RESEARCH OUTPUTS / RÉSULTATS DE RECHERCHE
Author(s) - Auteur(s) :
Publication date - Date de publication :
Permanent link - Permalien :
Rights / License - Licence de droit d’auteur :
Bibliothèque Universitaire Moretus Plantin
Institutional Repository - Research Portal
Dépôt Institutionnel - Portail de la Recherche
University of Namur
Characterization of the anterior cingulate's role in the at-risk mental state using graph
Lord, L.-D.; Expert, P.; Turkheimer, F.E.; Howes, O.; McGuire, P.; Lambiotte, R.; Bose, S.K.;
Hyde, S.; Allen, P.
Publisher's PDF, also known as Version of record
Link to publication
Citation for pulished version (HARVARD):
Lord, L-D, Expert, P, Turkheimer, FE, Howes, O, McGuire, P, Lambiotte, R, Bose, SK, Hyde, S & Allen, P 2011,
'Characterization of the anterior cingulate's role in the at-risk mental state using graph theory', NeuroImage, vol.
56, pp. 1531-1539. https://doi.org/10.1016/j.neuroimage.2011.02.012
Copyright and moral rights for the publications made accessible in the public portal are retained by the authors and/or other copyright owners and it is a condition of accessing publications that users recognise and abide by the legal requirements associated with these rights. • Users may download and print one copy of any publication from the public portal for the purpose of private study or research. • You may not further distribute the material or use it for any profit-making activity or commercial gain
• You may freely distribute the URL identifying the publication in the public portal ? Take down policy
If you believe that this document breaches copyright please contact us providing details, and we will remove access to the work immediately and investigate your claim.
Characterization of the anterior cingulate's role in the at-risk mental state using
, Paul Allenb
, Paul Expertc
, Oliver Howesa,b,d
, Renaud Lambiottec
, Philip McGuireb
Subrata K. Bosed
, Samuel Hydee
, Federico E. Turkheimera,d
Department of Experimental Medicine, Imperial College London, UK
Institute of Psychiatry, King's College London, UK
Institute for Mathematical Science, Imperial College London, UK
MRC Clinical Sciences Center, Hammersmith Hospital, London, UK
eAthinoula A. Martinos Center for Biomedical Imaging, Massachusetts General Hospital, Harvard Medical School, Boston, USA
a b s t r a c t
a r t i c l e i n f oArticle history: Received 28 October 2010 Revised 12 January 2011 Accepted 2 February 2011 Available online 22 February 2011
The onset of positive symptoms in schizophrenia is often preceded by a prodromal phase characterized by neurocognitive abnormalities as well as changes in brain structure and function. Increasing efforts have been made to identify individuals at elevated risk of developing schizophrenia, as early intervention may help prevent progression towards psychosis. The present study uses functional MRI and graph theoretical analysis to characterize the organization of a functional brain network in at-risk mental state patients with varying symptoms assessed with the PANSS and healthy volunteers during performance of a verbalﬂuency task known to recruit frontal lobe networks and to be impaired in psychosis. Weﬁrst examined between-groups differences in total network connectivity and global network compactness/efﬁciency. We then addressed the role of speciﬁc brain regions in the network organization by calculating the node-speciﬁc "betweeness centrality", "degree centrality" and "local average path length" metrics; different ways of assessing a region's importance in a network. We focused our analysis on the anterior cingulate cortex (ACC); a region known to support executive function that is structurally and functionally impaired in at-risk mental state patients. Although global network connectivity and efﬁciency were maintained in at-risk patients relative to the controls, we report a signiﬁcant decrease in the contribution of the ACC to task-relevant network organization in at risk subjects with elevated symptoms (PANSS ≥ 45) relative to both the controls and the less symptomatic at-risk subjects, as reﬂected by a reduction in the topological centrality of the ACC. These ﬁndings provide evidence of network abnormalities and anterior cingulate cortex dysfunction in people with prodromal signs of schizophrenia.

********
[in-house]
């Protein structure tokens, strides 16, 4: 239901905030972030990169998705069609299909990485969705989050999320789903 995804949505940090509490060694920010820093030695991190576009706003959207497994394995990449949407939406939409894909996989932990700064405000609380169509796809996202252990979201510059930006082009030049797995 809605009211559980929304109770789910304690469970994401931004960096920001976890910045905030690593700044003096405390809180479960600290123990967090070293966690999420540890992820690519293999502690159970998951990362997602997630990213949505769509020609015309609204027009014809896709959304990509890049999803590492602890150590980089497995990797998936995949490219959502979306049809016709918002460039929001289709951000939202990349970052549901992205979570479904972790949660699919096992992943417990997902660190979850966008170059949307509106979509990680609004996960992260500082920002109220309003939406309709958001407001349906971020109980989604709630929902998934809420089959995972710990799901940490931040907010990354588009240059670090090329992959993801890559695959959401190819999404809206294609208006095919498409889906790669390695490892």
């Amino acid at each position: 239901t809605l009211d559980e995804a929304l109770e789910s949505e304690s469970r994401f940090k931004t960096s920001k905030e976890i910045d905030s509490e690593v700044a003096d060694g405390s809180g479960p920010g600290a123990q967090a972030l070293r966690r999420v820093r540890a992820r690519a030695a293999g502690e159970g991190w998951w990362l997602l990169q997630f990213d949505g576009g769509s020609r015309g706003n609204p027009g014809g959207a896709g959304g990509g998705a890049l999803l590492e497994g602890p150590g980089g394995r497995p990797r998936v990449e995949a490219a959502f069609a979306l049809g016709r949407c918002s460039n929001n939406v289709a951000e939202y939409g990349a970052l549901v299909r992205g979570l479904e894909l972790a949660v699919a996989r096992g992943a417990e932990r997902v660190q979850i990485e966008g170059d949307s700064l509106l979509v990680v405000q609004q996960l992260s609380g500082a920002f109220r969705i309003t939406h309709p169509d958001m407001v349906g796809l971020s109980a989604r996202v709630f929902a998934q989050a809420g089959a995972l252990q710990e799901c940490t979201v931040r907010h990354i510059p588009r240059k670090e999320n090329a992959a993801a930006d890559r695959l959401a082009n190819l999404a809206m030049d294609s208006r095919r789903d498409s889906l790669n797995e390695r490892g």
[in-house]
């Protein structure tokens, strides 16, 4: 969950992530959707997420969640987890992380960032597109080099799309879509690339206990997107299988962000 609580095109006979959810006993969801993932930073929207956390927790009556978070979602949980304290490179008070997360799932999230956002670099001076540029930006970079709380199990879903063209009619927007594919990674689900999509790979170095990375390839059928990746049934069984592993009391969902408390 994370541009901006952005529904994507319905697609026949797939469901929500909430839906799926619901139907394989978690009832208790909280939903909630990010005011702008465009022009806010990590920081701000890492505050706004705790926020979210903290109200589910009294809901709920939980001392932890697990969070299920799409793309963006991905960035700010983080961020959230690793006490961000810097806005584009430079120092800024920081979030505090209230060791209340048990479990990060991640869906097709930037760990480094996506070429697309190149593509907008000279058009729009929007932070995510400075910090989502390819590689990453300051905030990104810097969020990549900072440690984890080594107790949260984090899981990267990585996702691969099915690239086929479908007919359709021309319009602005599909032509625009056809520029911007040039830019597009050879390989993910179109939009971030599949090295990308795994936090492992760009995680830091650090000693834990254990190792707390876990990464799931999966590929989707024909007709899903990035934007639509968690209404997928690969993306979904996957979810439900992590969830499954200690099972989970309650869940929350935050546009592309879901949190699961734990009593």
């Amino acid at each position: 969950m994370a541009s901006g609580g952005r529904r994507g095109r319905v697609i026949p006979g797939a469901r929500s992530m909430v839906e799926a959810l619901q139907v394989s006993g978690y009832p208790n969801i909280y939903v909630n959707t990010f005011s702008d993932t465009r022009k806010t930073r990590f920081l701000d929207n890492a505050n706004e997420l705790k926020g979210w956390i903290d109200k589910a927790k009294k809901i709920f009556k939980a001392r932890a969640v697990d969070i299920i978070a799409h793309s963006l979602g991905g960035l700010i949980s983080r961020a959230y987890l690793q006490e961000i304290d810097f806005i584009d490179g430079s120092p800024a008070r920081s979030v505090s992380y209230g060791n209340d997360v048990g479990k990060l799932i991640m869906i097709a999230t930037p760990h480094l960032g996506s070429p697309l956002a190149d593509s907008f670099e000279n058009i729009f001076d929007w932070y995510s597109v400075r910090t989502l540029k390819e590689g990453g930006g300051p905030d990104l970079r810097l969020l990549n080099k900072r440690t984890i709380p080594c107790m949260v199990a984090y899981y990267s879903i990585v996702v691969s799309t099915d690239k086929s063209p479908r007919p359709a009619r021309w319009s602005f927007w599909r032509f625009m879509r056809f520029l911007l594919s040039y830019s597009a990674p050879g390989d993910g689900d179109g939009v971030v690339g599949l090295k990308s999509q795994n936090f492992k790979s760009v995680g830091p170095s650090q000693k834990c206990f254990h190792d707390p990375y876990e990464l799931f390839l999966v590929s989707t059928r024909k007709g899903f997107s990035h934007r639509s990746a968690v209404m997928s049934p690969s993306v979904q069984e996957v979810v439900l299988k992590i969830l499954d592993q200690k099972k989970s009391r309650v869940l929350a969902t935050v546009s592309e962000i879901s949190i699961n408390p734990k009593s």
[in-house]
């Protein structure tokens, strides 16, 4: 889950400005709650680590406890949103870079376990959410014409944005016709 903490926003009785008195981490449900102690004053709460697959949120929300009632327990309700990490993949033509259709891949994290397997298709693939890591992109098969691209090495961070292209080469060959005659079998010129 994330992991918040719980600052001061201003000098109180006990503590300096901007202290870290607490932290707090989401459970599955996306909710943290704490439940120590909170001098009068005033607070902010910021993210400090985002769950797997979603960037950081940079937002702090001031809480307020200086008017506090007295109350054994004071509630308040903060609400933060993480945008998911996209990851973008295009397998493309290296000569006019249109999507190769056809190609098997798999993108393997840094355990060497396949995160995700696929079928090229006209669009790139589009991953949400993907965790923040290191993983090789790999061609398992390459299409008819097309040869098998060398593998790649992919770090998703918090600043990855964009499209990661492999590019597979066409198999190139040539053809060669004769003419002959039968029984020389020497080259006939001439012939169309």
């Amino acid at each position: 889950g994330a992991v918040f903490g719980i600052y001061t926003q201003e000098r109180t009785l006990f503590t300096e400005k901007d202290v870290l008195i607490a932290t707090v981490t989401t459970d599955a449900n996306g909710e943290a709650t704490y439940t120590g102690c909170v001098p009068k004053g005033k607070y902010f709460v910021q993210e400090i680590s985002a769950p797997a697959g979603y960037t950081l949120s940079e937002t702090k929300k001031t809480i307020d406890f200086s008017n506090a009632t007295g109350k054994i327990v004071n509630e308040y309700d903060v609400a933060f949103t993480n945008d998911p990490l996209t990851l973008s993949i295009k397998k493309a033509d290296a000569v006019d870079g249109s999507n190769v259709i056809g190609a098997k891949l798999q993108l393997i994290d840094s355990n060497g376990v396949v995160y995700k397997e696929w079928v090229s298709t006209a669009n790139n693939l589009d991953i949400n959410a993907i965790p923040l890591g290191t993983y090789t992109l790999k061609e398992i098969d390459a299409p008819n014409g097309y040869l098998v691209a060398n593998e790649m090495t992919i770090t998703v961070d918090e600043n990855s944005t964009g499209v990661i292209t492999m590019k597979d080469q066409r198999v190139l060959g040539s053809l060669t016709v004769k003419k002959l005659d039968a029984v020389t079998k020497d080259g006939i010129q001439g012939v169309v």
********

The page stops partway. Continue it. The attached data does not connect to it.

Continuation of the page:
© 2011 Elsevier Inc. All rights reserved.
Schizophrenia and other chronic psychotic disorders affect nearly 1% of the world's population. The onset of these disorders is usually preceded by a prodromal phase characterized by cognitive impair-ments, mood alterations and attenuated psychotic symptoms (Yung
and McGorry, 1996). In recent years operationalised criteria have
been developed that identify individuals in the prodrome to theﬁrst psychotic episode. These criteria require the recent onset of speciﬁc symptoms or clinical features, termed an‘at risk mental state’ (ARMS), and are associated with functional impairment. Individuals with an ARMS display a need for care (Wood et al., 2008) and have an ultra
high risk of developing a psychotic disorder, predominantly schizo-phrenia, within two years.
Converging evidence indicates that schizophrenia is associated with disordered connectivity between brain systems, which impairs functional integration (Friston, 2002). Firstly, diffusion tensor imaging (DTI) studies have provided evidence of disruption in white matter tracts in ﬁrst-episode psychosis patients in comparison to age-matched controls, which indicates that abnormalities in structural connectivity are present at illness onset and are not a secondary consequence of medication, or illness duration (Gasparotti et al.,
2009; Hao et al., 2006; Price et al., 2007; Segal et al., 2010). Similar
abnormalities have also been reported in ARMS subjects (Bloemen
et al., 2009; Peters et al., 2009).